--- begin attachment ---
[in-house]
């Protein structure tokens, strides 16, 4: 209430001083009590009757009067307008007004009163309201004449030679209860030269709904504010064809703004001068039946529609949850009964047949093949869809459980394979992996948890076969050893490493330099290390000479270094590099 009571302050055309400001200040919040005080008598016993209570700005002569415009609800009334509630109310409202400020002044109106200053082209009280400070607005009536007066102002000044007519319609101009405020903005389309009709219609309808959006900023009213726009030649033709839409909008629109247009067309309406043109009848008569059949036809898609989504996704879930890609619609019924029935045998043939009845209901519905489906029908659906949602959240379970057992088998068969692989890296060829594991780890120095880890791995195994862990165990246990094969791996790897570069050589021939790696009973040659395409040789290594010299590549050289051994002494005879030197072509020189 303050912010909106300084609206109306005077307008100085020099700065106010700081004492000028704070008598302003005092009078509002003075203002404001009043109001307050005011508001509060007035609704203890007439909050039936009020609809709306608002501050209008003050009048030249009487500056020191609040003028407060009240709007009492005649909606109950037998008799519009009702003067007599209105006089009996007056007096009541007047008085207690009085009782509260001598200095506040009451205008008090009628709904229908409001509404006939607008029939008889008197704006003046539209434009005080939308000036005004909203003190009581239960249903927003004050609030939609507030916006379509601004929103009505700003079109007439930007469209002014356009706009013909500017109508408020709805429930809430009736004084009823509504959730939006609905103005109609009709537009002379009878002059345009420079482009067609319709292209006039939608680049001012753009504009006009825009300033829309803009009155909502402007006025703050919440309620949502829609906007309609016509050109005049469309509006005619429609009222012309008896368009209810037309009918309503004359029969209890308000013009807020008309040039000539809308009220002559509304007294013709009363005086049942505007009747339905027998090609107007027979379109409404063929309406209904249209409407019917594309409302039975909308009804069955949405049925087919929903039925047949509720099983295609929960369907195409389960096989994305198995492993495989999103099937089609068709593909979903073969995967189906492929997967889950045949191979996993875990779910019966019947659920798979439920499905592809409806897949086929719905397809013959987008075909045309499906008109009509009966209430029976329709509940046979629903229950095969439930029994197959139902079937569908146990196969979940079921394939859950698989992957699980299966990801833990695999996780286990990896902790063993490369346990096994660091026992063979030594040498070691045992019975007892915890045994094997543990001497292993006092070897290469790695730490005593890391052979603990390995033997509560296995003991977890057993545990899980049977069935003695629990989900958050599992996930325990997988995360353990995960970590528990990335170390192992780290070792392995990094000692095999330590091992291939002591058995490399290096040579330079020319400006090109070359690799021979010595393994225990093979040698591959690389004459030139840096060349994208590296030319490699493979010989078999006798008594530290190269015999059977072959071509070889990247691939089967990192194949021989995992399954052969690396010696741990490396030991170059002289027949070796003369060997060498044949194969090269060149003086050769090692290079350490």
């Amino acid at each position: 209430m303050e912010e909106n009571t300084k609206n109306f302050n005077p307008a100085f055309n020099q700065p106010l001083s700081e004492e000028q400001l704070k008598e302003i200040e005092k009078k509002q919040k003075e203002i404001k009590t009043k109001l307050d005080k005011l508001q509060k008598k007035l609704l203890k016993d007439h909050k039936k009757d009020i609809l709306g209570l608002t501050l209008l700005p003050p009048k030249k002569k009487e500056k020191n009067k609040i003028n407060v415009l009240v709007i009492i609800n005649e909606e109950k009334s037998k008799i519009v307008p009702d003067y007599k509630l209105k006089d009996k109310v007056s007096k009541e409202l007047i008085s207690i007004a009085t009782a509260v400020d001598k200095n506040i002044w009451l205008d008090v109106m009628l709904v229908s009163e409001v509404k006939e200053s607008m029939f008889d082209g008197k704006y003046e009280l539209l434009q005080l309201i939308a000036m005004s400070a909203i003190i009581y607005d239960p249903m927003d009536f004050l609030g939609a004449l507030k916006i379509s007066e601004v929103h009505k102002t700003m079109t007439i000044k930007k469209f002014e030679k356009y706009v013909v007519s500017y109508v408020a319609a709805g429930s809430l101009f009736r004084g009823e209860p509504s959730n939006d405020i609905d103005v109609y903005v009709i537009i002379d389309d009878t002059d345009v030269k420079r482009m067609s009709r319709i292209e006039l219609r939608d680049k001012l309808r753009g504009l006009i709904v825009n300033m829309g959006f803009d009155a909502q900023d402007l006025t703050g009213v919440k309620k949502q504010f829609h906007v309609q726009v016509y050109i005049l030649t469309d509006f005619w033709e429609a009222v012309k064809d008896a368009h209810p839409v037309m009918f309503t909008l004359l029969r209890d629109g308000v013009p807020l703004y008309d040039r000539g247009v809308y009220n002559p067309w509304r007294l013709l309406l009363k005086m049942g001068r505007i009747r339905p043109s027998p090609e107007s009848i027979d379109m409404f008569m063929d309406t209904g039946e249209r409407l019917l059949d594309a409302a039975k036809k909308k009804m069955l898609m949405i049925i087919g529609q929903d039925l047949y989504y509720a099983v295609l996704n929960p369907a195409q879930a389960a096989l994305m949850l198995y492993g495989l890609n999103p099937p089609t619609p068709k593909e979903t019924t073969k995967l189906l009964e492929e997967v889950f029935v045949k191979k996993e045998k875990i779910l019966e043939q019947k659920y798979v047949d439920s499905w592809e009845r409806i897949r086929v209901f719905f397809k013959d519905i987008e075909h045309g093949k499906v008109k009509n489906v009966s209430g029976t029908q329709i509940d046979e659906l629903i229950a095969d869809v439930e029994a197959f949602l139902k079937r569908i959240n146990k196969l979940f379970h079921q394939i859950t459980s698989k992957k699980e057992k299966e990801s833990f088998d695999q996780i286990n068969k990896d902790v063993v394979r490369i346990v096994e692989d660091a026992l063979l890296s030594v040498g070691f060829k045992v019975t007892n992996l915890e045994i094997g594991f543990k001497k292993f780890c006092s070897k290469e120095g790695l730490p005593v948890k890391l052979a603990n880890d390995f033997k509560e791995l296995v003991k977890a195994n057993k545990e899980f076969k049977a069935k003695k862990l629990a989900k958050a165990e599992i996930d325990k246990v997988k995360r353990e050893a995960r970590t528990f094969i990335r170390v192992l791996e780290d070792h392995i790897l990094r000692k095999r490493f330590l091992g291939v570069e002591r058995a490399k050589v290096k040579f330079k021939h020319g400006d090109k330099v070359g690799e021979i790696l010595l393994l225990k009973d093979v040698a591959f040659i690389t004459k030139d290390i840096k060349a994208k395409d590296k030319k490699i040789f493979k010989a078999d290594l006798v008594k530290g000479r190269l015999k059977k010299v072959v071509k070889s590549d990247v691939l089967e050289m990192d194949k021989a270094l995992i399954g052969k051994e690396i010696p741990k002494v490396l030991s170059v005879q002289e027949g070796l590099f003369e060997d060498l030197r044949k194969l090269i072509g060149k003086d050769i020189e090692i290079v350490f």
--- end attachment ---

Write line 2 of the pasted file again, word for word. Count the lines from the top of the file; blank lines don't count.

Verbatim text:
């Protein structure tokens, strides 16, 4: 209430001083009590009757009067307008007004009163309201004449030679209860030269709904504010064809703004001068039946529609949850009964047949093949869809459980394979992996948890076969050893490493330099290390000479270094590099 009571302050055309400001200040919040005080008598016993209570700005002569415009609800009334509630109310409202400020002044109106200053082209009280400070607005009536007066102002000044007519319609101009405020903005389309009709219609309808959006900023009213726009030649033709839409909008629109247009067309309406043109009848008569059949036809898609989504996704879930890609619609019924029935045998043939009845209901519905489906029908659906949602959240379970057992088998068969692989890296060829594991780890120095880890791995195994862990165990246990094969791996790897570069050589021939790696009973040659395409040789290594010299590549050289051994002494005879030197072509020189 303050912010909106300084609206109306005077307008100085020099700065106010700081004492000028704070008598302003005092009078509002003075203002404001009043109001307050005011508001509060007035609704203890007439909050039936009020609809709306608002501050209008003050009048030249009487500056020191609040003028407060009240709007009492005649909606109950037998008799519009009702003067007599209105006089009996007056007096009541007047008085207690009085009782509260001598200095506040009451205008008090009628709904229908409001509404006939607008029939008889008197704006003046539209434009005080939308000036005004909203003190009581239960249903927003004050609030939609507030916006379509601004929103009505700003079109007439930007469209002014356009706009013909500017109508408020709805429930809430009736004084009823509504959730939006609905103005109609009709537009002379009878002059345009420079482009067609319709292209006039939608680049001012753009504009006009825009300033829309803009009155909502402007006025703050919440309620949502829609906007309609016509050109005049469309509006005619429609009222012309008896368009209810037309009918309503004359029969209890308000013009807020008309040039000539809308009220002559509304007294013709009363005086049942505007009747339905027998090609107007027979379109409404063929309406209904249209409407019917594309409302039975909308009804069955949405049925087919929903039925047949509720099983295609929960369907195409389960096989994305198995492993495989999103099937089609068709593909979903073969995967189906492929997967889950045949191979996993875990779910019966019947659920798979439920499905592809409806897949086929719905397809013959987008075909045309499906008109009509009966209430029976329709509940046979629903229950095969439930029994197959139902079937569908146990196969979940079921394939859950698989992957699980299966990801833990695999996780286990990896902790063993490369346990096994660091026992063979030594040498070691045992019975007892915890045994094997543990001497292993006092070897290469790695730490005593890391052979603990390995033997509560296995003991977890057993545990899980049977069935003695629990989900958050599992996930325990997988995360353990995960970590528990990335170390192992780290070792392995990094000692095999330590091992291939002591058995490399290096040579330079020319400006090109070359690799021979010595393994225990093979040698591959690389004459030139840096060349994208590296030319490699493979010989078999006798008594530290190269015999059977072959071509070889990247691939089967990192194949021989995992399954052969690396010696741990490396030991170059002289027949070796003369060997060498044949194969090269060149003086050769090692290079350490």